How To Avoid LMS Implementation Failures

How To Avoid LMS Implementation Failures

With more companies implementing Learning Management Systems (LMS), challenges related to their successful implementation and integration into existing business processes, systems, and organizational structures become more evident. Throughout this article, we’ll examine why LMS fails and give tips on how to prevent it from happening again.

Lack Of strategy

You should understand that an LMS is merely a tool. The program won’t solve every employee training challenge your company faces. Regardless of whether you choose an LMS with great reviews or a lot of features, it won’t be effective unless you have a plan for it.


Ask yourself these questions before planning your LMS strategy:

No Transition Plan

A transition plan is different from a general strategy. The transition plan is for learners to move from an instructor-led program to an online program. LMS adoption is hindered by the inability to integrate with multiple environments.


The transition to a modern LMS is more than just using traditional methods. Also, you must:

  • Create digital content: Instead of just including slide shows in your eLearning course, make them digitally engaging. 
  • Encourage interaction: Hold periodic online sessions where instructors and learners can interact. This will ensure they are on the same page.

A User-Unfriendly LMS

Many people discuss the need for top-of-the-line LMS monitoring that sacrifices user experience. Having a poor experience with learning technology can also adversely affect satisfaction with it. Simply put, learners are less likely to use an LMS that is hard to understand.


Make use of demos or free trials provided by LMS vendors to see how the platform may work for your business. Ask your employees for their input so you’ll know if it’s helpful to them and not just useful to managers. Read reviews as well to know for sure. For instance, look at Cloud Academy reviews to get a sense of its benefits.

Limited integration

Your LMS demo or onboarding process may have gone smoothly, but the vendor may have strictly supervised the whole process. When your company just begins using an LMS, such supervision may be of benefit. But in the long run, you might feel restricted if the vendor still controls most aspects of your LMS.


Make sure your LMS vendor gives you complete control over how you want to use it. It would be easier to implement the LMS if it could be integrated with current systems rather than having to recreate everything from scratch based on the vendor’s specifications. Among the possible supporting platforms are HR applications, content management systems, and specialized solutions.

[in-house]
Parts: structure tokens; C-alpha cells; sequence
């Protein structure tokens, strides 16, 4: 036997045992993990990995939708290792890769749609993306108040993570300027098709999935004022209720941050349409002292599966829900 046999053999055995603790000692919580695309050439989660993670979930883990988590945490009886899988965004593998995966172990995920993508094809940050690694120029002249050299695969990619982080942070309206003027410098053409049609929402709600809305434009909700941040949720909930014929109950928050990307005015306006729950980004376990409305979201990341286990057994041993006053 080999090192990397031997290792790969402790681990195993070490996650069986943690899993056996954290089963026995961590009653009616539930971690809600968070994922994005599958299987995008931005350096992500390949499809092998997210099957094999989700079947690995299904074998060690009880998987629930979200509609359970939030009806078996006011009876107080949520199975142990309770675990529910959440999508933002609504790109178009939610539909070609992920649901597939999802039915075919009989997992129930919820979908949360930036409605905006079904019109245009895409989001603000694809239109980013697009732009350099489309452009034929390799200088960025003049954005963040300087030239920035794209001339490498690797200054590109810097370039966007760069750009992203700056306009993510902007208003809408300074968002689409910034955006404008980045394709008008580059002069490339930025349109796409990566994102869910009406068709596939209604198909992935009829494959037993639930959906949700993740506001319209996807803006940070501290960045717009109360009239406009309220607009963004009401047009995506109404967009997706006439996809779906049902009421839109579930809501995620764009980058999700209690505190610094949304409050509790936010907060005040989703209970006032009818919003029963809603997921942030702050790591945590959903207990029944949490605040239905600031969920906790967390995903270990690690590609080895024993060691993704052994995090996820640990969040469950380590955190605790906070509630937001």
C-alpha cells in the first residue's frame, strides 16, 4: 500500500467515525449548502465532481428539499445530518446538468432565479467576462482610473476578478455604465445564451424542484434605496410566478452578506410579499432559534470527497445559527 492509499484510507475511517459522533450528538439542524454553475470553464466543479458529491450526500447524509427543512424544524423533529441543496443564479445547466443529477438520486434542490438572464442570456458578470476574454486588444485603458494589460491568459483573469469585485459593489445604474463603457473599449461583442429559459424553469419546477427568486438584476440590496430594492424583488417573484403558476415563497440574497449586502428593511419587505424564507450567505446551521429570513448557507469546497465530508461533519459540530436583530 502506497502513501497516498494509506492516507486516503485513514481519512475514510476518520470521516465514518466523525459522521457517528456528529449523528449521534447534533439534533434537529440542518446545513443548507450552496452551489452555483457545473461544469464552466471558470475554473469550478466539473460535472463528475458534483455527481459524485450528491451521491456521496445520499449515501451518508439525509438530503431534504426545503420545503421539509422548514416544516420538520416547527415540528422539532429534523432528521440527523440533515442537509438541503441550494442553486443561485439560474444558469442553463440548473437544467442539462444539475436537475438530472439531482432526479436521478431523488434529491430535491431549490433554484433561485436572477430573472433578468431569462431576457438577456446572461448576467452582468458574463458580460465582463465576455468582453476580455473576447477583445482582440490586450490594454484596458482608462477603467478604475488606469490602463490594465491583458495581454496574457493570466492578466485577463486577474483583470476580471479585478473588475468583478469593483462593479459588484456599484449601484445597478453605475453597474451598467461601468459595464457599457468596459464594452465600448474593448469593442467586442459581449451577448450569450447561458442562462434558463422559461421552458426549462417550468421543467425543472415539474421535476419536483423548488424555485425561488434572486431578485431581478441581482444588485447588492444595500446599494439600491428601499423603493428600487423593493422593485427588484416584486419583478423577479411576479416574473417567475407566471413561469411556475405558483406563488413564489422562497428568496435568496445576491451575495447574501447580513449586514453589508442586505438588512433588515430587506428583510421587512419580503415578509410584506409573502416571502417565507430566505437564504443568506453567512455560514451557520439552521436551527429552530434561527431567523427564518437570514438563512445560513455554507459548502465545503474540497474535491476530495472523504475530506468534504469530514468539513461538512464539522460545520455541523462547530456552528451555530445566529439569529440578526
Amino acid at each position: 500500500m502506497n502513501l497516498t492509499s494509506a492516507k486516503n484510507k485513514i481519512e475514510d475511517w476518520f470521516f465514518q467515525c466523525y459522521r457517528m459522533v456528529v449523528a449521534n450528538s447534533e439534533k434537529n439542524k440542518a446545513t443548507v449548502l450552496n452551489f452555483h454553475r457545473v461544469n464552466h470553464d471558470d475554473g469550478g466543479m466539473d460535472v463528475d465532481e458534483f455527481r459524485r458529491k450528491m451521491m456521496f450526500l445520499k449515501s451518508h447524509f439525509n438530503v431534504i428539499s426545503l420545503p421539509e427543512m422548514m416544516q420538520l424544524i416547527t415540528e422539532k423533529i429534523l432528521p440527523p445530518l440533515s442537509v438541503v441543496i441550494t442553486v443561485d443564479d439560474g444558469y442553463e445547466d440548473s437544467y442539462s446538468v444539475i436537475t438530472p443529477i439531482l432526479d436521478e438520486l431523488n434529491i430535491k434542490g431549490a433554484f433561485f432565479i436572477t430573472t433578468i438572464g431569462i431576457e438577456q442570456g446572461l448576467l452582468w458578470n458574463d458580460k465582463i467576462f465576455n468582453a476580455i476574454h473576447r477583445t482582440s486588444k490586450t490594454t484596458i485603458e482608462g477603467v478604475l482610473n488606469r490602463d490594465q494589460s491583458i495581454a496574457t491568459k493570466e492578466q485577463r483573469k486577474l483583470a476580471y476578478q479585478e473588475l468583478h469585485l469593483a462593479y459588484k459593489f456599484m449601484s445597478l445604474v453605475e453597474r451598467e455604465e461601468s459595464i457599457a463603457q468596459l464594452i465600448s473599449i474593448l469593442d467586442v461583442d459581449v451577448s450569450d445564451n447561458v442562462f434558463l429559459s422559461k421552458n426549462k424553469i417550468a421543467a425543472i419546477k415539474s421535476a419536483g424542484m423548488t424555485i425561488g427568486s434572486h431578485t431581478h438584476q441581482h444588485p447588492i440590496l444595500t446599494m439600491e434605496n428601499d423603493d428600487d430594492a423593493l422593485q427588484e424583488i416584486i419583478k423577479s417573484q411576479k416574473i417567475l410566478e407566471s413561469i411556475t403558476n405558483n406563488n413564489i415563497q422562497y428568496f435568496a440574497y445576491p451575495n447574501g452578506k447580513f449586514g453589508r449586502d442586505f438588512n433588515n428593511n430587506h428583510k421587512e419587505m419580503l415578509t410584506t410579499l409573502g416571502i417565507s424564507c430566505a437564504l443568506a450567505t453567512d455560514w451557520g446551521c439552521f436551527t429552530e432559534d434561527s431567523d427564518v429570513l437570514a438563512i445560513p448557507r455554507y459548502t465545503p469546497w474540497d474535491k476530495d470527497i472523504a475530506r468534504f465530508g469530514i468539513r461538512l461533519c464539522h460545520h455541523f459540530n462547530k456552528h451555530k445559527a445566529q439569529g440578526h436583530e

Customer Support

An LMS implementation’s success depends largely on its after-sales service, particularly for new users. A purchase of an LMS requires consideration of two different groups of users. One is the learner, and the other is the platform administrator. An LMS’s features may not be used to their fullest capacity unless you know how to support your users.


Make sure the solution you’re considering offers great support, for both learners and administrators. Even companies without a tech team can run successful online training programs with customer support. If you pick the right LMS for your learners, it should feature multiple contact methods, resources, a help desk, multilingual support, and contact information.

Lack Of Communication

Communication is a crucial part of the initial transition to eLearning, both internally and with your LMS vendor.

Communication is key to successful implementation. You sabotage your chances of success if you fail to communicate your objectives to your vendors.


  • Ensure your vendor knows your goals: If you want to succeed, you must inform the vendor about your objectives.
  • Pay attention to employee input: Take the time to talk with your managers. They have a better sense of the goals you want to reach.

Unrealistic Expectations

Choosing the right LMS may not be the answer to all your business problems. A budget or staff skill limit cannot prevent it from delivering results. There is a possibility of improvement, but longer-term improvements require more investment. Do not abandon your eLearning program if you do not see a significant return on investment immediately.


You should be the one who knows the strengths and weaknesses of your company as the owner. In relation to your abilities and those of your team, set realistic expectations.


Preparation is key to the successful implementation of an LMS. Your eLearning program should have a clear vision, a knowledge of which LMS is most suitable, and knowledge of the organizational capabilities. Then, only you can avoid LMS failure within your company.